Tim Burton (Ed Wood, Sleepy Hollow) just has that touch to rattle you with his dour expressionism. Nightmare Before Christmas was a comedically dark adventure into the pseudo-Christmas charades and his more newer works Sweeney Todd was a very concrete yet theatrically gifted play turned movie. Alice In Wonderland undoubtedly has that sparking originality. This is a concoction of Lewis Carroll’s Alice In Wonderland and Through the Looking Glass, 19th century novelties turned psychedelic fantasy. Alice is back, the Mad Hatter is Depp, the Queen is Helena Bonham Carter. What could go wrong? Nothing much, but Alice In Wonderland this time around just feels too ordinary and this will probably leave most people cold.
We start off in the lush and lustrous England, where the grass is as green as lime and the English folk speak with the Aristocratic upper lip. Alice (Mia Wasikowska) is different from them. She is more of an adventurer. She is being forced to merry the highly flippant and far from alluring Hamish Ascot (Leo Bill). Alice is not as precocious as she looks. She is eager to go down the rabbit hole and she indeed does. She, nervously, goes through several potions, like an ambivalent acid trip, and shrinks herself to proportion of this whimsical wonderland. My problem lies exactly here: this Wonderland is way too typical. When Alice opens that door to that entrancing land of magic you expect Burton style to fly at you like that ominously smiling kitty cat. But he never really does.
The first few scenes in Wonderland are odd enough. The Mad Hatter pulls Alice onto a tea table talking with an effeminately quick tone, the Hatter asserts: “you’re awfully late you know…naughty!” In the midst of this, the hysteric bunny pulls his ears as if on a high frenzy and the mouse cheerfully snickers. Note–Burton’s soaring aptitude here: bringing these minor characters to life. THey have their fetishes, their facial nuances, and eccentric personalities. What attracts us to Alice, to that Queen, to the Hatter? Nothing much. It’s not that their performances are mediocre, they just don’t go beyond. The chewed up scenery needs to linger here and it never does. This adventure is absurd and crazy enough, so make it that.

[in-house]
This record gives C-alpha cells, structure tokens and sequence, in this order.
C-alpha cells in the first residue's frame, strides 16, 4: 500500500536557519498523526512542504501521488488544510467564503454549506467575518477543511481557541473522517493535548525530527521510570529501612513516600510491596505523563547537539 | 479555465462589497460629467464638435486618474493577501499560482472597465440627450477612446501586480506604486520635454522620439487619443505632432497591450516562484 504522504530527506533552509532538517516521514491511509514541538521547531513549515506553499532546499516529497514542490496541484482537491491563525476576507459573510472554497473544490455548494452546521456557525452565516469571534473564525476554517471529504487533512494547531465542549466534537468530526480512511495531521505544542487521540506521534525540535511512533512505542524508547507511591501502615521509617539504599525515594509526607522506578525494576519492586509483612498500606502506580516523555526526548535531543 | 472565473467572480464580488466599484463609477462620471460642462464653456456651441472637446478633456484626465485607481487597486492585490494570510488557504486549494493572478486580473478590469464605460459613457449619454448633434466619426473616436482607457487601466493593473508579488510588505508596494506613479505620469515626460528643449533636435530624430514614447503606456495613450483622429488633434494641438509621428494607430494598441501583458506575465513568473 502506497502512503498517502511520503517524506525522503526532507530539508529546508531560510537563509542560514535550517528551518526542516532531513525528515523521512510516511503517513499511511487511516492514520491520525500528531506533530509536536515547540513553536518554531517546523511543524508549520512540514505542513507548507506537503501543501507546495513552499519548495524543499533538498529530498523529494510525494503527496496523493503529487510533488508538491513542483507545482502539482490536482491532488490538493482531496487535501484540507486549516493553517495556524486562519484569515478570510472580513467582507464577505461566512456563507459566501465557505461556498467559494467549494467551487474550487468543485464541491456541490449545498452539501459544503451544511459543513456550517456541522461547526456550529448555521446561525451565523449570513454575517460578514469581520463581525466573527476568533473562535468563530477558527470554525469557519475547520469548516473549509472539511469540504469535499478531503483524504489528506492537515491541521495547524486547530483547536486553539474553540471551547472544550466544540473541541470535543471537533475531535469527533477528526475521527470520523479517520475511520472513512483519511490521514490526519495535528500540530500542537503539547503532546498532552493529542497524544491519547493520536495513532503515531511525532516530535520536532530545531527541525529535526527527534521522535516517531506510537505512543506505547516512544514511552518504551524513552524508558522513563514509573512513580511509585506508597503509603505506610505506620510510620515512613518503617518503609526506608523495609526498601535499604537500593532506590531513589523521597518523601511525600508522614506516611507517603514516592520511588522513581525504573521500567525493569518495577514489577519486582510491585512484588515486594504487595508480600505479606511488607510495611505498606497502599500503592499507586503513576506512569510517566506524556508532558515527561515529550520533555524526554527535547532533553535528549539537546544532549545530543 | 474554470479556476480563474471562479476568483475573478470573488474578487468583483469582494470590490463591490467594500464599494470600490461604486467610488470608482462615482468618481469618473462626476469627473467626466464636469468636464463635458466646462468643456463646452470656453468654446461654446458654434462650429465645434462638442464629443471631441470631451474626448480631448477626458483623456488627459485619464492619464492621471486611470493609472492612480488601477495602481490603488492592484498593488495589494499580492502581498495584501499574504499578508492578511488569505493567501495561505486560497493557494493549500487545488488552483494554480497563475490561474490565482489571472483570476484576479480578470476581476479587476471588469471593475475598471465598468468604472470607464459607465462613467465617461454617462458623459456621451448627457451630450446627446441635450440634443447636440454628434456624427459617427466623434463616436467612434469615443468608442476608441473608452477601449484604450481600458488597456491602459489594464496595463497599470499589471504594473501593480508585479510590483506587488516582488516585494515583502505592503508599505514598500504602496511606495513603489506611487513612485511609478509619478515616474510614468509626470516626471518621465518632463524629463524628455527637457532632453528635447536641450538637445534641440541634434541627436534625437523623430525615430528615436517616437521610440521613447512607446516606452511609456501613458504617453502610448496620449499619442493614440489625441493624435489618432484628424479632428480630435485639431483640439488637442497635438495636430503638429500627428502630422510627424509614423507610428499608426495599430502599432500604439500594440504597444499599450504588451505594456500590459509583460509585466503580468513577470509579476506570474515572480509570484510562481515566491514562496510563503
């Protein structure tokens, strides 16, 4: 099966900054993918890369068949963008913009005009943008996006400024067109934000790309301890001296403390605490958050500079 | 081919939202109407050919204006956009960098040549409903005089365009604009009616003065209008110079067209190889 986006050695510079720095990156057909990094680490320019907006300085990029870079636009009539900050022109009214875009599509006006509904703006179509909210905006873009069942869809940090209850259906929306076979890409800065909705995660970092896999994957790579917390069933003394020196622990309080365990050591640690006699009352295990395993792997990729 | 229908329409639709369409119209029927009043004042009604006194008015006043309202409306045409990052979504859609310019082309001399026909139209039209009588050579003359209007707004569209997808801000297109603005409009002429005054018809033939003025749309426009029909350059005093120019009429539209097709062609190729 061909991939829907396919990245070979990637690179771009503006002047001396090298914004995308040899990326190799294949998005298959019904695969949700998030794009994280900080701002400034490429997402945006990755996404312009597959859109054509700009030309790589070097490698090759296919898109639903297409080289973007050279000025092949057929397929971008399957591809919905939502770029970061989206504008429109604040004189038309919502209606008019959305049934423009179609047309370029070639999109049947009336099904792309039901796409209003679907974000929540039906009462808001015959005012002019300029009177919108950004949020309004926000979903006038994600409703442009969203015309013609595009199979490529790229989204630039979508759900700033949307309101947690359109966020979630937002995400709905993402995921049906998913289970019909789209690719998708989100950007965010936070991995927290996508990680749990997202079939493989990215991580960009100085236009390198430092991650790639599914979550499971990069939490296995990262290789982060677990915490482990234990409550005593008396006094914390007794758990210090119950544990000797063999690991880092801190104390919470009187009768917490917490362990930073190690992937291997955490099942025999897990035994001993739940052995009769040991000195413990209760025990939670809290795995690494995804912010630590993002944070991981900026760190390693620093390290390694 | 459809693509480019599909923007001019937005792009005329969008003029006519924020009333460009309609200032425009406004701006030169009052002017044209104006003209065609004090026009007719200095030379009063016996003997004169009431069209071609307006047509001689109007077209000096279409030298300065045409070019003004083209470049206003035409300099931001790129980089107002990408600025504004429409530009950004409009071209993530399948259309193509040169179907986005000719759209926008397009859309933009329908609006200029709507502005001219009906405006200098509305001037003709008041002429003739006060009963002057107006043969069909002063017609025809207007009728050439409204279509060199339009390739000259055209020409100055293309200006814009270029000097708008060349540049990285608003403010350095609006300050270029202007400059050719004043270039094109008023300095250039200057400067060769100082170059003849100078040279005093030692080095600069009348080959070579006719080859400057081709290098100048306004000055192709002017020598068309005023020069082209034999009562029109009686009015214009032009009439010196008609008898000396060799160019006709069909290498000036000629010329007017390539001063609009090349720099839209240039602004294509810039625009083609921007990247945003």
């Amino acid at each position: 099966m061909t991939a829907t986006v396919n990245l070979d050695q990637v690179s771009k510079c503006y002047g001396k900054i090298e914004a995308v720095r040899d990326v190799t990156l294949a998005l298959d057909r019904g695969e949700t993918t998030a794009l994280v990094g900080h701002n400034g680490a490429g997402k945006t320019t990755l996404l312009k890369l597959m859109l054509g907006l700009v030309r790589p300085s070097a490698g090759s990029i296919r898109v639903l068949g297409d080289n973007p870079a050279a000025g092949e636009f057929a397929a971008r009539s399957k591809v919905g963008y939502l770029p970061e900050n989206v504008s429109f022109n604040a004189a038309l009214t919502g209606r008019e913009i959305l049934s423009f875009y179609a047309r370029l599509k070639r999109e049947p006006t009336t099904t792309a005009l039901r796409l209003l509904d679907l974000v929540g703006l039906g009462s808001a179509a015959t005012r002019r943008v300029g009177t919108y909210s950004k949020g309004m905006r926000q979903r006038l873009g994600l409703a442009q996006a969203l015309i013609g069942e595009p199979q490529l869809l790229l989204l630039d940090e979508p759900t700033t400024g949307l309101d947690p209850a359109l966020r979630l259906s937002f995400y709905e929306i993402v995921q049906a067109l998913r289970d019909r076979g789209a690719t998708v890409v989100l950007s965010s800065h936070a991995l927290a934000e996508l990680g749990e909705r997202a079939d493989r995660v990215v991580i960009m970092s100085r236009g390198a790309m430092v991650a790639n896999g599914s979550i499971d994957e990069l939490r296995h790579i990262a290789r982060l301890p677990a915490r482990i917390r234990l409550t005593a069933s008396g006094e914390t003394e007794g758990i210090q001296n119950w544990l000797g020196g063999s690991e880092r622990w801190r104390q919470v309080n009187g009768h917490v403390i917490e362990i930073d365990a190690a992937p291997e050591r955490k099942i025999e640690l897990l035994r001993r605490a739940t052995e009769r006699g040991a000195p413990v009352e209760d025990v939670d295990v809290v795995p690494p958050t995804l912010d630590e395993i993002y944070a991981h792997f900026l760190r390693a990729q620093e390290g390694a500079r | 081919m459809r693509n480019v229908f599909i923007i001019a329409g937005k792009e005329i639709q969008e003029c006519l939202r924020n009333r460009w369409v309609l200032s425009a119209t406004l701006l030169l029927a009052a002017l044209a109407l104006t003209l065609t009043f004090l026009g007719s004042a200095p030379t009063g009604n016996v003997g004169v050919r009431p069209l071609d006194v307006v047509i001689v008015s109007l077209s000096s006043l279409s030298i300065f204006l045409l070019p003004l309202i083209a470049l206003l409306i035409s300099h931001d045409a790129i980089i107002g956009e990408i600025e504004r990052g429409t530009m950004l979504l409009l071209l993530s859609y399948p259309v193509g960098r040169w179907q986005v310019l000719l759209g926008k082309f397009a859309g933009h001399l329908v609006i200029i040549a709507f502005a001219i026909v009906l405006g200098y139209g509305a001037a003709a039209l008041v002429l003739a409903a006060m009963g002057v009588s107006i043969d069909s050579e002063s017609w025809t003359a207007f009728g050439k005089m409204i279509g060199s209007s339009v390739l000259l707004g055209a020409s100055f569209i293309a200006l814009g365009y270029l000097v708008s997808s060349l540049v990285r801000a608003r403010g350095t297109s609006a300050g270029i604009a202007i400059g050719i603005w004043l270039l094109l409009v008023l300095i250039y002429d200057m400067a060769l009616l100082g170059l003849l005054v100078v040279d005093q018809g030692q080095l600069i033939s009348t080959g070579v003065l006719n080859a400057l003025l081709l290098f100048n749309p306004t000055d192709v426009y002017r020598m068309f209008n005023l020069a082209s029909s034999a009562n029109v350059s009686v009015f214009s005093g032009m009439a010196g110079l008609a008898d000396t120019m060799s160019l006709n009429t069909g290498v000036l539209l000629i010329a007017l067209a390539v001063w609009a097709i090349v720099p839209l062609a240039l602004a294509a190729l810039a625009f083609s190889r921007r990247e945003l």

Alice in Wonderland works modestly well as an adventure story. But that’s too typical for an atypical premise. You want those out there themes, the dark humour, the bewitched characters, but after a while, this is a very ordinary wonderland. Bonham Carter has the totalitarian menace as the Red Queen but she is only that. Tim Burton is so good at given his characters that fourth dimension–something that makes them human but also something a little more than that. The quirks here are died down, albeit competent. Alice In Wonderland almost tries to exude itself as an epic, but then Burton’s attempted whimsical tale avoids that mind trip the audience will want.
That being said, Alice In Wonderland is not a bad movie. Alice seems to learn from her experiences, she is likeable enough, and she has a heart–she’s the little wonder girl that we can cheer and root for. Her importance in the film makes her the Neo of Wonderland–the one meant down to bring the authoritarian queen. You will find yourself somewhat exhilarated by the action sequences, but the ground isn’t broken. It’s a step ahead of Golden Compass combat, a step below Lord of the Rings territory. So where does Alice in Wonderland lie? A moderately adequate adventure story, perhaps, but its expressionistic touches are too vague.
Even the 3D is a slight let down. I am always hesitant from 3D being used to pop things at your face like this is a venture into a Disney land haunted house. Alice In Wonderland avoids that gimmick, but it never immerses you. We need, or rather should be immersed into this place–we need to vicariously participate here. Instead, the 3D just enhances the visual feast. It makes the silver a little shinier, but the quality remains just as same. For better or worse. Avatar found a way to put you in Pandora by having ash floating down in front of you. Here, the 3D is strikingly distant. All we are left to do is observe: Alice in Wonderland looks mighty beautiful, but is it worth that 3D trip?
Alice In Wonderland will leave you satisfied in its attempt to wow with its action narrative. But Carroll’s story thrives off its peculiarities and exaggerated and highly expressionistic environments. The spectacle sure has that dour appeal, but the rest of the film is way too normal. Tim Burton certainly loves the weird, but Alice in Wonderland will leave you in too deep with moderation. Refrain from the 3D glossiness and endure that second dimension—maybe that trip down the rabbit hole would be just the same.
I SAY: RENT IT.